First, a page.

Saturday, December 06, 2008

Books as Gifts

Over the past few days, there have been numerous articles in newspapers and magazines about the forthcoming (here already?) Christmas buying rush. Or the fact that everyone is expecting there will be no buying rush this year and many shops and businesses will go under, or at the very least, make huge losses. Here in Australia, the government has given people on pensions and benefits (but not the dole - obviously you are still being labelled bludgers and deserve nothing!) a big bonus of $1000+ to inspire you to spend up big as Present Day approaches.

Well, boring old me would be taking that $1000 (which I won't be eligible for) and putting it towards my house, rather than running out to KMart or Myer and having a little shopping spree, but it seems most of "those who are supposed to know these things" think everyone is going to go berserk and buy, buy, buy. When you add in the lower price of petrol and reduced mortgage rates, of course we all now suddenly have hundreds of extra dollars to splurge. (Never mind those whose Xmas present from their employer was a goodbye letter - even where I work, there are plenty of those letters going out tomorrow.)

Anyway, in all of these reports about what the predicters predict we'll all be spending our money on, every list I have seen so far has included books. BOOKS!!! Good gracious, they'll be telling us everyone is going to be reading them next. All jokes aside, I am pretty happy that books are finally being recognised, as one pundit put it, as a value gift. One that lasts. One that can be "used" over and over by different family members. One that gives hours of enjoyment, not just a couple of minutes before it breaks into twenty pieces. Yaaaayyyyy!!!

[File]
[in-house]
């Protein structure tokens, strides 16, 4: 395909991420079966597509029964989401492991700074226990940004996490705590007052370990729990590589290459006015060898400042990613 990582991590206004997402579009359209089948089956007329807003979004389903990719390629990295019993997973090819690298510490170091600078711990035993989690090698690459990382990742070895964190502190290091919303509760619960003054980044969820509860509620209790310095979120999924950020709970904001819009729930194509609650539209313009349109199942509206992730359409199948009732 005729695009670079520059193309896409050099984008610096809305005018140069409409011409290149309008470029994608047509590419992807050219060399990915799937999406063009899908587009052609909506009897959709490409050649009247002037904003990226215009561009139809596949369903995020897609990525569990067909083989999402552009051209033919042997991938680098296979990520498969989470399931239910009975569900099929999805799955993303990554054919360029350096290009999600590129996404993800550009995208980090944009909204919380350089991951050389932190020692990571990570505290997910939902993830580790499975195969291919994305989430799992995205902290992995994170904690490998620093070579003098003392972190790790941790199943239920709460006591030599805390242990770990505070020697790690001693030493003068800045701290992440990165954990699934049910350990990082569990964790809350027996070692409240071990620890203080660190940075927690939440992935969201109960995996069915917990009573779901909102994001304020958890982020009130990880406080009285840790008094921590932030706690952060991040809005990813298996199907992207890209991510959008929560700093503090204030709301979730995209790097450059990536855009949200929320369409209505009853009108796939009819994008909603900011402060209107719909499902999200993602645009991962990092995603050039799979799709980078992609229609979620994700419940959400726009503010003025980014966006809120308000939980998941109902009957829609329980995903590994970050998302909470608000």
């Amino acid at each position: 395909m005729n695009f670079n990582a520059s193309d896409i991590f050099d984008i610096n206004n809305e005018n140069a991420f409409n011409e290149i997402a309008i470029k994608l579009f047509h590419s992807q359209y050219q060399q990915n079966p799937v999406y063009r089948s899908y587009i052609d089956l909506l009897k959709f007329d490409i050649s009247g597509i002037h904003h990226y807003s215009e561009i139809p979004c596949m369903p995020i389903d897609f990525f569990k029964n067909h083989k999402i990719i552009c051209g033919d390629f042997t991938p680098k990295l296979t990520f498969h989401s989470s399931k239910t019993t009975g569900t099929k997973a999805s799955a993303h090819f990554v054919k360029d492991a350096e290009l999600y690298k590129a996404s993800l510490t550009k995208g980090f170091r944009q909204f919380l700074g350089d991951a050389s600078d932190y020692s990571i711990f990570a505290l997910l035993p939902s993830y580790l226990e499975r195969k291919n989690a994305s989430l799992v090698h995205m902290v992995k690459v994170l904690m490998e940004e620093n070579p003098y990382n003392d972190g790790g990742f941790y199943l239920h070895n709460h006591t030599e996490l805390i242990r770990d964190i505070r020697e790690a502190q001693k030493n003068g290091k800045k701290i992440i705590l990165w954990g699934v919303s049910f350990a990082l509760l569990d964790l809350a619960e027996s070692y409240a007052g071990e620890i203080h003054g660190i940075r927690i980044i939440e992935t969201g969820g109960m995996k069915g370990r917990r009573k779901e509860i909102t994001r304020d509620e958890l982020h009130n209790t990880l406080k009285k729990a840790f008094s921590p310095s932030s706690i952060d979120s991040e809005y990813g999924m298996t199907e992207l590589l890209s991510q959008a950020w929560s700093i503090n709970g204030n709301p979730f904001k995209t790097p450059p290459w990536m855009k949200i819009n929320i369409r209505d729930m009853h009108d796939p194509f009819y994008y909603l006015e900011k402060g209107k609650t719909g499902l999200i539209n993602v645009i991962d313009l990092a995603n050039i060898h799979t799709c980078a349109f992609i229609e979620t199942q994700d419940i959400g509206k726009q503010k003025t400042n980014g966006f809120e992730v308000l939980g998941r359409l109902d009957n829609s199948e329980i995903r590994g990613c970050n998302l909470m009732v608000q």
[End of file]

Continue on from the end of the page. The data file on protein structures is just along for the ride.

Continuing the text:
I have joined the "books as gifts" tribe (OK, I was a founding member from way back) and been buying them for little family members, as well as recommending my own - as you do - to others who might be interested. I'm also planning to donate some copies of my own books to the Wishing Tree. And to all of you who love children's books and already know you will be buying them as gifts this year, can I make a plea? Please don't wander into a bookshop and ask the assistant for a recommendation. It's 90% certain you will be handed something that is considered a "classic" or something by a celebrity. They don't need your purchasing power! Please either ask writer friends for recommendations on new books and authors, or take the time to sit in the children's section and do some reading.

My recommendations for picture books are: anything by Emily Gravett, especially Wolves or Little Mouse's Big Book of Fears; It's Not a Box by Antoinette Portis; anything by Mo Willems (my current favourites are Knuffle Bunny 1 & 2); anything by Bob Graham; Dougall the Garbage Dump Bear by Matt Dray; Dust by Colin Thompson and 13 others. And if you want a wider selection to amble through, look at the CBCA Notables List.
There really are so many wonderful picture books out there that never get a guernsey, never get even a small mention - all you have to do is spend a very enjoyable hour or two reading to find some new favourites of your own!


Anonymous said...

Books make the most perfect gift. I always ask for books for Xmas and my birthday (also in Dec). And I absolutely hoard books. I still have treasured books from when I was a girl. I loved all Robyn Klein books, can't wait to share the ones that I own with my daughter who incidentally loves 'Knuffle Bunny' still at 7 years old. Has always been a favourite. My son discovered Julia Jarman's The time travelling cat and now wants to collect all the books in the series. I am not looking forward to the day when my kids outgrow the picture books.

Sherryl said...

But look at it this way, Cathy - when your kids grow out of them, then they all become YOURS!
Half of my collection of children's books used to be my daughter's, but now they all belong to me. I let her borrow them sometimes...
Only kidding. Sort of. It's great to have a family collection that everyone can share.